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Why do some patients develop a more severe form of eczema than others? How do moisturising treatments help protect new-borns from developing eczema? These are just some of the questions that scientists have been able to answer using a mathematical model of this common disease.
Atopic dermatitis is the most common form of eczema. It is a long-term condition that affects up to 25% of children worldwide. Indeed, it is the most common skin disease of children in the developed world. Often starting in infancy, symptoms include intense itch, blistering, and loss of sleep. For those affected, the impact on their lives can be devastating.
Researchers from Imperial College London, the NCRC, and the Japanese research institute RIKEN, have developed a new method of studying atopic dermatitis. Using data from previous studies, Dr Tanaka and her colleagues, including the NCRC’s Professor Alan Irvine, have developed a complex mathematical model that explains how interactions between the skin, the immune system and the environment can lead to disease.
The team identified four types of patient with atopic dermatitis, ranging from those with no active symptoms to those with severe disease. They then went on to show that the immune systems’ response to skin damage, and /or environmental factors, is key to disease severity. If the immune activation is short-lived, the symptoms of disease will disappear when the immune response comes to an end naturally. But if immune activation lasts too long, or happens too often, then the immune system becomes overwhelmed, and can’t ‘switch-off’. In this case, the symptoms of disease continue, often worsening with time. Thus, using their new model, Dr Tanaka and her colleagues have been able to explain how it is that disease can remain mild for some patients with atopic dermatitis, while for others it becomes severe.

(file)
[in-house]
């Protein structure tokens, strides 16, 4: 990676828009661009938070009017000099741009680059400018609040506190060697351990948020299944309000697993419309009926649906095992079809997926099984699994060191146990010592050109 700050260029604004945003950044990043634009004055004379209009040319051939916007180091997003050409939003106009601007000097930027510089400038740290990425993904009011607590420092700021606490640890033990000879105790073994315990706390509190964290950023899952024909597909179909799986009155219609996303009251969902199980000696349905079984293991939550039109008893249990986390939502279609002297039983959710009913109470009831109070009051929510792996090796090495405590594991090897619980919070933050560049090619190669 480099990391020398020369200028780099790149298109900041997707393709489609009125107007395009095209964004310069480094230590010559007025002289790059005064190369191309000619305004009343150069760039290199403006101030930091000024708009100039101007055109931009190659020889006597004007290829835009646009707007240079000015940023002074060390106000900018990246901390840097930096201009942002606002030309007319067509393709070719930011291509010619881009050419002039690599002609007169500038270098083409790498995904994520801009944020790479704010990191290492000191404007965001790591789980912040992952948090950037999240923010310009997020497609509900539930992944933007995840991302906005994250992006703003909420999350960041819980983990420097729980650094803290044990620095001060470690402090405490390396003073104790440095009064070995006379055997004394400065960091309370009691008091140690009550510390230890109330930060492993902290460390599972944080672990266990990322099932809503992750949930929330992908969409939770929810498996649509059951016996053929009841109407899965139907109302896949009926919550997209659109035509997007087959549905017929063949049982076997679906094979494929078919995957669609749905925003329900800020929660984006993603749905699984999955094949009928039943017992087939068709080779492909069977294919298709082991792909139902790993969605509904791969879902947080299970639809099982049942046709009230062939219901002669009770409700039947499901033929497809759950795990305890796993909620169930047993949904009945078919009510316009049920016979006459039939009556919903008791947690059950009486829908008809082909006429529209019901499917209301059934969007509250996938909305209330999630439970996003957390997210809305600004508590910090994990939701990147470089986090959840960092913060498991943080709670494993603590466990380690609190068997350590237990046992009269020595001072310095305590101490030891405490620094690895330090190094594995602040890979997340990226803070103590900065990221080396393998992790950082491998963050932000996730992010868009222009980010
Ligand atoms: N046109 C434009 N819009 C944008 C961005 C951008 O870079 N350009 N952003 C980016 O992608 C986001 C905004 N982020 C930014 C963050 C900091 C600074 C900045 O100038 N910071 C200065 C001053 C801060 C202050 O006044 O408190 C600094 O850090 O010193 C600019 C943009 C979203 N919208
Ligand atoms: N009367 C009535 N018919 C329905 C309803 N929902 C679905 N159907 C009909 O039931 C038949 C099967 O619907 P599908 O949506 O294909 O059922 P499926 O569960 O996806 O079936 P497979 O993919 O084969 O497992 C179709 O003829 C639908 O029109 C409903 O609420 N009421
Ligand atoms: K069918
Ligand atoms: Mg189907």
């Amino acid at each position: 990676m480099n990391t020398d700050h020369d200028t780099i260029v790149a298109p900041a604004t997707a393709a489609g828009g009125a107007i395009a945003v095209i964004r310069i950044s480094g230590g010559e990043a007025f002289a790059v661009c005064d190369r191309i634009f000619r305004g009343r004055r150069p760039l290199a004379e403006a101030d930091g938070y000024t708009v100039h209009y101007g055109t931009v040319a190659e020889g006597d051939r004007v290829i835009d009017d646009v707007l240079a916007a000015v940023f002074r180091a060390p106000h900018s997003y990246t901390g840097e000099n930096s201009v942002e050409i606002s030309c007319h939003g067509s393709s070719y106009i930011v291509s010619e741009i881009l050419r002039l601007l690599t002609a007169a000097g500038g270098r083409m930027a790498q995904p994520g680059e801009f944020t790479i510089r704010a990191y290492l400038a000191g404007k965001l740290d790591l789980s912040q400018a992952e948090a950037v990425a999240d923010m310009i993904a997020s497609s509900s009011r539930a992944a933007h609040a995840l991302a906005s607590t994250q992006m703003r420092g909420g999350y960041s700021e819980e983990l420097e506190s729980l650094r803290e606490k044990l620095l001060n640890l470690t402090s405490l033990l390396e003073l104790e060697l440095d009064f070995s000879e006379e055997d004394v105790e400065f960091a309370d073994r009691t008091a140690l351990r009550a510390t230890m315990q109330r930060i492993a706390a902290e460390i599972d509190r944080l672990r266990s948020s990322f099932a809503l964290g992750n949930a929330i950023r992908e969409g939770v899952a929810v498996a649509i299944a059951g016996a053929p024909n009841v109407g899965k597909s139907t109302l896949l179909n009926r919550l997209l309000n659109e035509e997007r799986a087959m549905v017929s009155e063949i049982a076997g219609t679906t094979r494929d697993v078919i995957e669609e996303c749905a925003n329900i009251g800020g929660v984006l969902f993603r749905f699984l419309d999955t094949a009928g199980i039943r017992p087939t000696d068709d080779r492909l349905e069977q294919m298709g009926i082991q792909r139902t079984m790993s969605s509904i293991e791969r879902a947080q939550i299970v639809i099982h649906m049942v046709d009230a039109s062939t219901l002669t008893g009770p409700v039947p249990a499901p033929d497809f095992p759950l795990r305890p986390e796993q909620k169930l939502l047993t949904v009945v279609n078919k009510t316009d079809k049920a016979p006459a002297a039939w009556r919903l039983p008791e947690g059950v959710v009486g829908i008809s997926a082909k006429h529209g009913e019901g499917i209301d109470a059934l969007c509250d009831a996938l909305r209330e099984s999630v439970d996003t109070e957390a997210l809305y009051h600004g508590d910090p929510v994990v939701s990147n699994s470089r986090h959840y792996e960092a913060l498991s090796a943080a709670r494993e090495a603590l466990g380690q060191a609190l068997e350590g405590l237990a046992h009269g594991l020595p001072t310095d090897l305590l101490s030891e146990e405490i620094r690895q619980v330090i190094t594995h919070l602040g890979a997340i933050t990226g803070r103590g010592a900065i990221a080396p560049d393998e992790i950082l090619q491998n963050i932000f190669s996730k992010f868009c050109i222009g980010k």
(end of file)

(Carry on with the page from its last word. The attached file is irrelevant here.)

Not only can this model help us better understand atopic dermatitis, it can also predict how changes to the system will affect disease. Indeed, the team were able to explain how moisturising treatments help protect new-borns from developing atopic dermatitis. By reducing water loss and creating a barrier, moisturising treatments break the itching and scratching cycle, and thus protect against skin damage, and subsequent immune activation. They also showed that moisturising treatments could help prevent all new-borns, not just those with genetic risk factors, from developing atopic dermatitis.
This new mathematical model of atopic dermatitis has exciting implications. Not only is it a potentially powerful tool for identifying and testing new treatments for atopic dermatitis, but it may provide a blueprint for scientists to develop mathematical models of other diseases such as cancer, diabetes and cardiovascular disease.
The research was published in the Journal of Allergy and Clinical Immunology, and was a collaboration between the Imperial College London, the Japanese research institute RIKEN, the National Children’s Research Centre and Trinity College Dublin.